Vector Addition: First Principles
» Components in parallel add and component in perpendicular combine as right triangle
→ component in parallel to is
→ component in perpendicuar to is
→ and result in
So far, we understood
• vectors are quantities with magnitude and direction
• vectors are represented in the a form that includes the direction, eg: component form
An example of vector quantity is meter north, which specifies magnitude and direction 'north'.
A person walks meter north and continues in the same direction for another meter. Since the person walks towards north all the time, the sum is ''.
Two vector quantities add up in magnitude if they are in same direction.
A person walks meter north and continues towards east for another meter. Since the person walks in different directions, the sum: ''. Two vector quantities do not add up in magnitude if they are not in same direction. The result vector magnitude will be smaller to the direct sum of magnitudes of the vectors.
A person walks 3 meter north-east and continues to walk in north-east direction for another 4 meter. Since the person walks in only one direction, the answer is ''. Two vector quantities add up in magnitude if they are in same direction.
A person walks meter north-east. He then turns back towards the starting point and walks meter towards starting point. The second stretch of walk is considered to be in the same direction as the first stretch. One vector subtract from the another vector in magnitude if they are in opposite directions.
abstraction of vector addition
A vector of length unit at angle is added with another vector of unit at angle . The resulting vector is ' unit at angle '. Since the direction is same, the vectors add up in magnitude.
A vector of length unit at angle is followed by another vector of unit at angle . The resulting vector has a magnitude less than '. The problem is illustrated in figure. The vector of length unit at angle is shown as The vector of unit at angle is shown as . The resulting vector of is . Trigonometrical calculations help in solving this problem.
equivalance in coordinate plane
If the vector in the question represents one of
• electric field
• velocity or
. And we have a coordinate geometry representation of lines in the figure. Is that correct to represent the vector quantities as directed line segments? Yes. 'all forms of vectors can be equivalently represented in coordinate plane as rays and geometry can be used to solve'.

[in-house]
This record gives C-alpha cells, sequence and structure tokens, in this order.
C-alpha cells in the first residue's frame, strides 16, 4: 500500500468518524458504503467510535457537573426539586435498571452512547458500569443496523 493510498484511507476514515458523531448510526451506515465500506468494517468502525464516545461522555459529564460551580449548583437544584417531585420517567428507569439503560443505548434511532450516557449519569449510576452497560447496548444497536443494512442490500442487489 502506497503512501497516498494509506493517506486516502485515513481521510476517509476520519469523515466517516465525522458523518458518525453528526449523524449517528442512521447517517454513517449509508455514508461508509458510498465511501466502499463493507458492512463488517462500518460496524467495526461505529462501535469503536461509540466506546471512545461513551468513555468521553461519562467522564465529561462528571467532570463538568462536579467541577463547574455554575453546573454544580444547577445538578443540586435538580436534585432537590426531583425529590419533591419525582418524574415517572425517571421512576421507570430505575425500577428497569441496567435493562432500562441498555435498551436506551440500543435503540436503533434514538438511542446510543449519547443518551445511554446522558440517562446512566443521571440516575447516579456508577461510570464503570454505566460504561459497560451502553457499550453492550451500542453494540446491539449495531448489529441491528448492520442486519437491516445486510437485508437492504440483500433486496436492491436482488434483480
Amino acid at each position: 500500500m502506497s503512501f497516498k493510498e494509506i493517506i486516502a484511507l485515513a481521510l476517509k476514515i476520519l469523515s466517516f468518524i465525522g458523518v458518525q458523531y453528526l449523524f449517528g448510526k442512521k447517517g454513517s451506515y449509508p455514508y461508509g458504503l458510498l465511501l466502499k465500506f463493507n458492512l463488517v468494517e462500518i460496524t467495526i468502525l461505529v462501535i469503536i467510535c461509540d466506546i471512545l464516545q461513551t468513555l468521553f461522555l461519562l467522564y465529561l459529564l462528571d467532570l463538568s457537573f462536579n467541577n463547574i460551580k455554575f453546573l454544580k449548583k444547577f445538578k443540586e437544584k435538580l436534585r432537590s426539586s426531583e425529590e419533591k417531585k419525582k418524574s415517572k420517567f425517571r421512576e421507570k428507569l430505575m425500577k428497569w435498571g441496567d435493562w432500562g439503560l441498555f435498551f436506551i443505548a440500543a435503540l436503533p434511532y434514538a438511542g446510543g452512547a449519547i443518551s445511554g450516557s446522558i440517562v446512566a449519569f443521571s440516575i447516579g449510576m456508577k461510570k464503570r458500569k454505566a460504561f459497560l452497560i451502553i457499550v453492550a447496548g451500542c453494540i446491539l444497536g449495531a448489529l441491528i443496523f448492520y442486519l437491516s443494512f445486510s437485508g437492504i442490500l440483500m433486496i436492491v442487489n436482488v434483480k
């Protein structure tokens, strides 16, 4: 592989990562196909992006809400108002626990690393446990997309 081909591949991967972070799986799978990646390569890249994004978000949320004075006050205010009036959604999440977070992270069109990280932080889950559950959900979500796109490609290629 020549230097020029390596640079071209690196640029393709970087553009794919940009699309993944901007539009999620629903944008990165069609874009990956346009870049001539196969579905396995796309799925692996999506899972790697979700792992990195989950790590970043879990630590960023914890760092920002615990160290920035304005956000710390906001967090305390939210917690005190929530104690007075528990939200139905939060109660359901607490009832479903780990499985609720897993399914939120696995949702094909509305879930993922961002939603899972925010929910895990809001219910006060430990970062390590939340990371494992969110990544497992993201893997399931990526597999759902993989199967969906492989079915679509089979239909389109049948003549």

The addition is carried out equivalently in coordinate plane.
The is split into two vectors and . In this, is parallel to and is perpendicular to .
Applying trigonometry, we find the following.
Then, after adding the parallel vectors . Now to specify the result of addition of two vectors, we need to specify the magnitude and angle between axis and . We can do simple trigonometric calculation on the triangle .
The same can be achieved in a different procedure. The vector of unit at is considered as hypotenuse of right angle triangle. The sides are calculated as and . The same for the vector unit at angle , the sides are calculated as and . This two can be used to find the sides for the result .
' as evident from the figure. This is what we follow in general.
If two vectors are added, then the result of addition is to be computed using trigonometrical calculations.
If the quantities have the same direction, then the trigonometrical calculations are simple enough that their magnitudes add up.
If the quantities have directions at right angle, then Pythagoras theorem can be used to combine the magnitudes.
If the quantities have different directions, then trigonometric calculations are used to find components in parallel and in perpendicular.
When vectors are added,
• the components in parallel (in the same direction) are directly added in magnitude and
• the components in perpendicular are combined using Pythagoras theorem.
Vector Addition First Principles: When two vectors and are added, vector is split into
• component in parallel to and
• component in perpendicular to
is combined to the and is combined using trigonometry.
The outline of material to learn vector-algebra is as follows.
Note: Click here for detailed outline of vector-algebra.
• Introduction to Vectors
→ Introducing Vectors
→ Representation of Vectors
• Basic Properties of Vectors
→ Magnitude of Vectors
→ Types of Vectors
→ Properties of Magnitude
• Vectors & Coordinate Geometry
→ Vectors & Coordinate Geometry
→ Position Vector of a point
→ Directional Cosine
• Role of Direction in Vector Arithmetics
→ Vector Arithmetics
→ Understanding Direction of Vectors
• Vector Addition
→ Vector Additin : First Principles
→ Vector Addition : Component Form
→ Triangular Law
→ Parallelogram Law
• Multiplication of Vector by Scalar
→ Scalar Multiplication
→ Standard Unit Vectors
→ Vector as Sum of Vectors
→ Vector Component Form
• Vector Dot Product
→ Introduction to Vector Multiplication
→ Dot Product : First Principles
→ Dot Product : Projection Form
→ Dot Product : Component Form
→ Dot Product With Direction
• Vector Cross Product
→ Vector Multiplication : Cross Product
→ Cross Product : First Principles
→ Cross Product : Area of Parallelogram
→ Cross Product : Component Form
→ Cross Product : Direction Removed